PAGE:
Easter is the principal feast of the ecclesiastical year. Leo I (Sermo xlvii in Exodum) calls it the greatest feast (festum festorum), and says that Christmas is celebrated only in preparation for Easter. It is the centre of the greater part of the ecclesiastical year ... continue reading
For most people the easiest practice to consistently fulfill will be the traditional one, to abstain from meat on all Fridays of the year. During Lent abstinence from meat on Fridays is obligatory in the United States as elsewhere. Christ Himself said that His disciples would fast once He had departed (Lk. 5:35). continue reading
Everything answered from when does lent end, ashes, giving something up, stations of the cross and blessed palms. The key to understanding the meaning of Lent is simple: Baptism... continue reading
Stations of the Cross refers to the depiction of the final hours (or Passion) of Jesus, and the devotion commemorating the Passion. First Station: Jesus is condemned to death... pray the stations now
What did you give up for Lent?
From the humorous to the bizarre, people have had interesting Lenten experiences. Tell us about what you are going to give up for this Lenten Year.
What others gave up »
Jennifer Hartline - Catholic Online, 4/18/2014
This Sorrowful pilgrimage now brings me here to this lonely hill. All the agony, the beatings and the bleeding have led me somewhere I do not want to go; somewhere I resist going with all my ...Continue Reading
Jennifer Hartline - Catholic Online, 4/18/2014
I wonder if perhaps it was tempting for Jesus to just lie down on the dirt road and die right there. Completely sapped of strength and in agonizing pain, I wonder if He was tempted by the ...Continue Reading
Jennifer Hartline - Catholic Online, 4/18/2014
Humiliation, in one form or another, is part of the package. It is only avoidable if we decide to deny Christ. WASHINGTON, D.C. (Catholic Online) - 3rd Sorrowful Mystery: The Crowning ...Continue Reading
Michael Terheyden - Catholic Online, 4/18/2014
The Passion of Christ represents the most atrocious miscarriage of justice in all of human history. So when we come face to face with the crucified Christ on Good Friday, it is only natural for us to ...Continue Reading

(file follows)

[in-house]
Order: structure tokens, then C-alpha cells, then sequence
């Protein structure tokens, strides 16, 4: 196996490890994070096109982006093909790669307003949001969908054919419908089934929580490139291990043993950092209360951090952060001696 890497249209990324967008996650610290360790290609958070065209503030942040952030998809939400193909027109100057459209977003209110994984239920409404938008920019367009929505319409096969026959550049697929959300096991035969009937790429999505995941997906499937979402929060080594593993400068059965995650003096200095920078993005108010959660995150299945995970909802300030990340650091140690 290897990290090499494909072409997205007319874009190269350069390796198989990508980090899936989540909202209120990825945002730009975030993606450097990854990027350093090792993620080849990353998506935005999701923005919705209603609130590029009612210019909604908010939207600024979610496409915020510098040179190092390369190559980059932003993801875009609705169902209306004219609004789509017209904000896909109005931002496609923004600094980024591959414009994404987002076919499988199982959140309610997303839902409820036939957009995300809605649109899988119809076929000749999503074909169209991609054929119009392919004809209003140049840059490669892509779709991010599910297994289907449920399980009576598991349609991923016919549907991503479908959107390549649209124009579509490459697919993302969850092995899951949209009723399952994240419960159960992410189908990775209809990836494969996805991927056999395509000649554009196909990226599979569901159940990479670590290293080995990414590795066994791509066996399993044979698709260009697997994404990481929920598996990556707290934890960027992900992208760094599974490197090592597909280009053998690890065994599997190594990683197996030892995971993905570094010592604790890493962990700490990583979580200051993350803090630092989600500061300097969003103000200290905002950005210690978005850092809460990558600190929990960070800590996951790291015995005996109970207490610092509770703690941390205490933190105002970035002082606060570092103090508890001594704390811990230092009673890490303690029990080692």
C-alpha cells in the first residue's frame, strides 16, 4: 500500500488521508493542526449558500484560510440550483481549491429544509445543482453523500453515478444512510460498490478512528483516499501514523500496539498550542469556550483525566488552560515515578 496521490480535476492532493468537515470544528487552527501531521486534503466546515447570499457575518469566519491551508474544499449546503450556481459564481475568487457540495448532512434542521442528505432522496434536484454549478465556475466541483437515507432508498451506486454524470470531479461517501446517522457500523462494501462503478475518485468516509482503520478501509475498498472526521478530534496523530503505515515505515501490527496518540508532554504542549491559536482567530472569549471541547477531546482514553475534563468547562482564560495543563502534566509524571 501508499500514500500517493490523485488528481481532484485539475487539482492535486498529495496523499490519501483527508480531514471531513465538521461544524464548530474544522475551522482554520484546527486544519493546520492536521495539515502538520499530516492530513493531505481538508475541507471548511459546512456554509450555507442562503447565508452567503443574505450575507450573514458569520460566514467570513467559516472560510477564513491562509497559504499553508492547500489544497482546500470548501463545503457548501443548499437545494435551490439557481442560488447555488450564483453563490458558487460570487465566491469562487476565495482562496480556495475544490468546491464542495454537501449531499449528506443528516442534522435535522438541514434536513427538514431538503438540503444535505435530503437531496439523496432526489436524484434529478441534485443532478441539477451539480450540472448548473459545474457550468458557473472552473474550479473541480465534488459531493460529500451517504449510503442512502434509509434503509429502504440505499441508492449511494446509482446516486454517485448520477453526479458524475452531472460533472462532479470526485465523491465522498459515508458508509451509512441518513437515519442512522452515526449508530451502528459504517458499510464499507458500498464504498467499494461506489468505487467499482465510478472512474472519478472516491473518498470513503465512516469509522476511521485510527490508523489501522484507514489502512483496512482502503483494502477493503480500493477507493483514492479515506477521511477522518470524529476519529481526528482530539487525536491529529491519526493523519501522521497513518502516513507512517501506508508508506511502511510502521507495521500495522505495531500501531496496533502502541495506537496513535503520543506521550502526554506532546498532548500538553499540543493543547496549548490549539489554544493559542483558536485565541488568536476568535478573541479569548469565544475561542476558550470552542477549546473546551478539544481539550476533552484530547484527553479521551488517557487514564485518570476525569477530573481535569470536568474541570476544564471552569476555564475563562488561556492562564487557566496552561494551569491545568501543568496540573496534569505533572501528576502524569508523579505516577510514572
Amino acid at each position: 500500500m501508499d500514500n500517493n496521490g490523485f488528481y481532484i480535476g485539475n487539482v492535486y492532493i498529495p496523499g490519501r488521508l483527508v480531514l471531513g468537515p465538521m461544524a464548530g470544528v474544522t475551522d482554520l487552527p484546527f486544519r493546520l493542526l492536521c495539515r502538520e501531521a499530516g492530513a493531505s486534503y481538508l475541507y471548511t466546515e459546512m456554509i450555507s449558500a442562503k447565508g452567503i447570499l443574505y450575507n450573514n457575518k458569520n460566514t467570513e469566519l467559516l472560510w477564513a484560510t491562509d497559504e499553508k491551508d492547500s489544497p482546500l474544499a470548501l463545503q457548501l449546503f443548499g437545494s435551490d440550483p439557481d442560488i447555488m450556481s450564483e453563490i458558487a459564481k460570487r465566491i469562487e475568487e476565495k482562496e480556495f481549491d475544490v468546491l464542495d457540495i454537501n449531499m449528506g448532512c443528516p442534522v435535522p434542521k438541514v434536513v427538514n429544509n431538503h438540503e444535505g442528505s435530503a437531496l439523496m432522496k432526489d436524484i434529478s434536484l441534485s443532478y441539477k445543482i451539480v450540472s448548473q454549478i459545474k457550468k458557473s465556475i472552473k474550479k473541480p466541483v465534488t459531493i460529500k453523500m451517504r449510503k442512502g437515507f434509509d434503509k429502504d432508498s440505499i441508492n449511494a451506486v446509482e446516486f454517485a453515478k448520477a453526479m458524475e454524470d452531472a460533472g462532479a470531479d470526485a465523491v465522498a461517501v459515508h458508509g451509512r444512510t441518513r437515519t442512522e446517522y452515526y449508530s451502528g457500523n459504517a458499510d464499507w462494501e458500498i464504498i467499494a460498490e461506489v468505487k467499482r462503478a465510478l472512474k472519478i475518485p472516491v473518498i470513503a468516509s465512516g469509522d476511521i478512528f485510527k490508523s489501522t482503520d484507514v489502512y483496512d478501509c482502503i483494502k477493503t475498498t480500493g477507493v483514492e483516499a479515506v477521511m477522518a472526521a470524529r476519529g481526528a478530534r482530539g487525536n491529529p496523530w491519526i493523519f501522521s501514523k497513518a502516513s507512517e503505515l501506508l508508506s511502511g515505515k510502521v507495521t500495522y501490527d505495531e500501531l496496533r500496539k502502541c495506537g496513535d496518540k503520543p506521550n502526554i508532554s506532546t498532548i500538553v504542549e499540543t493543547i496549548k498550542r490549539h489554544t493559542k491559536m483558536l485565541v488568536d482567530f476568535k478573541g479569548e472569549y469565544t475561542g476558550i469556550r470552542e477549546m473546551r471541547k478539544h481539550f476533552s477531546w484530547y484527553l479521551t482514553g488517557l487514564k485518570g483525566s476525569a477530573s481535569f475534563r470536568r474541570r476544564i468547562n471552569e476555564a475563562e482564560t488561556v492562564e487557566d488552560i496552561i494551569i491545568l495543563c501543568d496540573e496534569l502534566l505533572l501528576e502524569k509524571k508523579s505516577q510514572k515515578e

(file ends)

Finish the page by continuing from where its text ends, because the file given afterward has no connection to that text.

On Good Friday, the entire Church fixes her gaze on the Cross at Calvary. Each member of the Church tries to understand at what cost Christ has won our redemption.
In the symbol of the Cross we can see the magnitude of the human tragedy, the ravages of original sin, and the infinite love of God. Learn More
Ash Wednesday marks the beginning of the Season of Lent. It is a season of penance, reflection, and fasting which prepares us for Christ's Resurrection on Easter Sunday, through which we attain redemption.
The ashes are made from the blessed palms used in the Palm Sunday celebration of the previous year. The ashes are christened with Holy Water and are scented by exposure to incense. Learn More
Stations of the Cross refers to the depiction of the final hours (or Passion) of Jesus, and the devotion commemorating the Passion.
ACT OF CONTRITION. O my God, my Redeemer, behold me here at Thy feet. From the bottom of my heart... Pray the Stations
'Christ Himself said that His disciples would fast once He had departed' Lk. 5:35
Abstinence. The law of abstinence requires a Catholic 14 years of age until death to abstain from eating meat on Fridays in honor of the Passion of Jesus on Good Friday. Salt and freshwater species of fish, amphibians, reptiles and shellfish are permitted.
Fasting. The law of fasting requires a Catholic from the 18th Birthday (Canon 97) to the 59th Birthday (i.e. the beginning of the 60th year, a year which will be completed on the 60th birthday) to reduce the amount of food eaten from normal. The Church defines this as one meal a day, and two smaller meals which if added together would not exceed the main meal.
Learn More »